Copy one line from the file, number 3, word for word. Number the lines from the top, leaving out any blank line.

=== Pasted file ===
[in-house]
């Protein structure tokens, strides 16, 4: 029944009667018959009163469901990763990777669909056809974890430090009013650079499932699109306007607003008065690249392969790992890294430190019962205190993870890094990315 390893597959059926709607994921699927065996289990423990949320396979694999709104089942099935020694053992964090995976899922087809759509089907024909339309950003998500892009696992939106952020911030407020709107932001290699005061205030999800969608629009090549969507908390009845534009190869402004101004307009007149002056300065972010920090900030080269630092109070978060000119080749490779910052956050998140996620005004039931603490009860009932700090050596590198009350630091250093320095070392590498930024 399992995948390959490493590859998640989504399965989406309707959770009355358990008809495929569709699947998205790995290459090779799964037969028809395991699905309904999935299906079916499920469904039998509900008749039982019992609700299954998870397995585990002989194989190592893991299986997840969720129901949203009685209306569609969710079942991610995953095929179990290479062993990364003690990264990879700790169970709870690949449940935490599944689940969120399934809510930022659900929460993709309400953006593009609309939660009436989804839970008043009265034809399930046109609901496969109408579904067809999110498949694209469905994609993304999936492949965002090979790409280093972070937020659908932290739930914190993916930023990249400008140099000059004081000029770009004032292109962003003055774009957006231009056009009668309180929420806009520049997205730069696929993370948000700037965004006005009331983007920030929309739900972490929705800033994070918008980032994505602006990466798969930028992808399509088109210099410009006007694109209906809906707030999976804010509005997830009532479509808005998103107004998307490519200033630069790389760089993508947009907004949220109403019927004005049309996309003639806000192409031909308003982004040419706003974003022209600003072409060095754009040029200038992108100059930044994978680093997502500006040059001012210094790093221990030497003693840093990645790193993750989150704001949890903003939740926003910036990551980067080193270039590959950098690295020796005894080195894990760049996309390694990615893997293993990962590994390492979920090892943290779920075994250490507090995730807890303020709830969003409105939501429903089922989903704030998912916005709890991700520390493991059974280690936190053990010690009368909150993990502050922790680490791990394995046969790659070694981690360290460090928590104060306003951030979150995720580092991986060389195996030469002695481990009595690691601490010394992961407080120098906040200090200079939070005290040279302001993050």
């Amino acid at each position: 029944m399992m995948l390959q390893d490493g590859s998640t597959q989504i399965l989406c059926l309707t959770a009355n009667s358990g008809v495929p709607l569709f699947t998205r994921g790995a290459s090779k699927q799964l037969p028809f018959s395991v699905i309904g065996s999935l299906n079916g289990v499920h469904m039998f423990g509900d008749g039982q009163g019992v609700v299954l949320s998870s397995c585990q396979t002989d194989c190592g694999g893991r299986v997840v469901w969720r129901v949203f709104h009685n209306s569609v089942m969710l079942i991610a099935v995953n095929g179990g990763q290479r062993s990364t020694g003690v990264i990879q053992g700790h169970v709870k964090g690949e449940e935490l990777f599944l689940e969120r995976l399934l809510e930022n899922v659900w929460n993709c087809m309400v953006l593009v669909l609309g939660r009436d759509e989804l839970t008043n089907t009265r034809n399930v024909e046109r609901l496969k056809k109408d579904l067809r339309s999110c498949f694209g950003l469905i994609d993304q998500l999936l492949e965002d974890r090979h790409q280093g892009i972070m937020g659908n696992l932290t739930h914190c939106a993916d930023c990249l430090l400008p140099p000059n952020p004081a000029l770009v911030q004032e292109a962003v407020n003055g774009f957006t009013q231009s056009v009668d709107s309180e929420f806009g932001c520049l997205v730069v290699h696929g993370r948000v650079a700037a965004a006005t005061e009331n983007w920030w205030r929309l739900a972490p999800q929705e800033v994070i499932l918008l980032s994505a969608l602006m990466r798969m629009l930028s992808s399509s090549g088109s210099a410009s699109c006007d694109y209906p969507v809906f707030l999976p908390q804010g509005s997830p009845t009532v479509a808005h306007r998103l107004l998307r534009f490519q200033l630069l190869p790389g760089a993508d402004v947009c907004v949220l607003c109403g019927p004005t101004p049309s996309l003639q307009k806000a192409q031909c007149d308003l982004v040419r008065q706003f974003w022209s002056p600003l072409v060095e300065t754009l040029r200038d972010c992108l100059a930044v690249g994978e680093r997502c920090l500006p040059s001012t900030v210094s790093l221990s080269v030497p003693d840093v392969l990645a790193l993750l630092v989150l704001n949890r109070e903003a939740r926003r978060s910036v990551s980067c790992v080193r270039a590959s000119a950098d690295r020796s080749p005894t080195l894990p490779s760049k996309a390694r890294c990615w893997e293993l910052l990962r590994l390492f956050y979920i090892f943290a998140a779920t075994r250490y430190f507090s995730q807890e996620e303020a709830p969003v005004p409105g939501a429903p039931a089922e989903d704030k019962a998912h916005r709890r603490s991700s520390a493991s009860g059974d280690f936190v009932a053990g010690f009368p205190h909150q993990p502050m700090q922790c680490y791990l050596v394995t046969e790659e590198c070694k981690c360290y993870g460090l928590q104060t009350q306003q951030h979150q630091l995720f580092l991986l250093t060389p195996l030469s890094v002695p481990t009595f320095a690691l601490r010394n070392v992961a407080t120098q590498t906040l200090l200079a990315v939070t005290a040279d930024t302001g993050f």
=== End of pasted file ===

């Amino acid at each position: 029944m399992m995948l390959q390893d490493g590859s998640t597959q989504i399965l989406c059926l309707t959770a009355n009667s358990g008809v495929p709607l569709f699947t998205r994921g790995a290459s090779k699927q799964l037969p028809f018959s395991v699905i309904g065996s999935l299906n079916g289990v499920h469904m039998f423990g509900d008749g039982q009163g019992v609700v299954l949320s998870s397995c585990q396979t002989d194989c190592g694999g893991r299986v997840v469901w969720r129901v949203f709104h009685n209306s569609v089942m969710l079942i991610a099935v995953n095929g179990g990763q290479r062993s990364t020694g003690v990264i990879q053992g700790h169970v709870k964090g690949e449940e935490l990777f599944l689940e969120r995976l399934l809510e930022n899922v659900w929460n993709c087809m309400v953006l593009v669909l609309g939660r009436d759509e989804l839970t008043n089907t009265r034809n399930v024909e046109r609901l496969k056809k109408d579904l067809r339309s999110c498949f694209g950003l469905i994609d993304q998500l999936l492949e965002d974890r090979h790409q280093g892009i972070m937020g659908n696992l932290t739930h914190c939106a993916d930023c990249l430090l400008p140099p000059n952020p004081a000029l770009v911030q004032e292109a962003v407020n003055g774009f957006t009013q231009s056009v009668d709107s309180e929420f806009g932001c520049l997205v730069v290699h696929g993370r948000v650079a700037a965004a006005t005061e009331n983007w920030w205030r929309l739900a972490p999800q929705e800033v994070i499932l918008l980032s994505a969608l602006m990466r798969m629009l930028s992808s399509s090549g088109s210099a410009s699109c006007d694109y209906p969507v809906f707030l999976p908390q804010g509005s997830p009845t009532v479509a808005h306007r998103l107004l998307r534009f490519q200033l630069l190869p790389g760089a993508d402004v947009c907004v949220l607003c109403g019927p004005t101004p049309s996309l003639q307009k806000a192409q031909c007149d308003l982004v040419r008065q706003f974003w022209s002056p600003l072409v060095e300065t754009l040029r200038d972010c992108l100059a930044v690249g994978e680093r997502c920090l500006p040059s001012t900030v210094s790093l221990s080269v030497p003693d840093v392969l990645a790193l993750l630092v989150l704001n949890r109070e903003a939740r926003r978060s910036v990551s980067c790992v080193r270039a590959s000119a950098d690295r020796s080749p005894t080195l894990p490779s760049k996309a390694r890294c990615w893997e293993l910052l990962r590994l390492f956050y979920i090892f943290a998140a779920t075994r250490y430190f507090s995730q807890e996620e303020a709830p969003v005004p409105g939501a429903p039931a089922e989903d704030k019962a998912h916005r709890r603490s991700s520390a493991s009860g059974d280690f936190v009932a053990g010690f009368p205190h909150q993990p502050m700090q922790c680490y791990l050596v394995t046969e790659e590198c070694k981690c360290y993870g460090l928590q104060t009350q306003q951030h979150q630091l995720f580092l991986l250093t060389p195996l030469s890094v002695p481990t009595f320095a690691l601490r010394n070392v992961a407080t120098q590498t906040l200090l200079a990315v939070t005290a040279d930024t302001g993050f």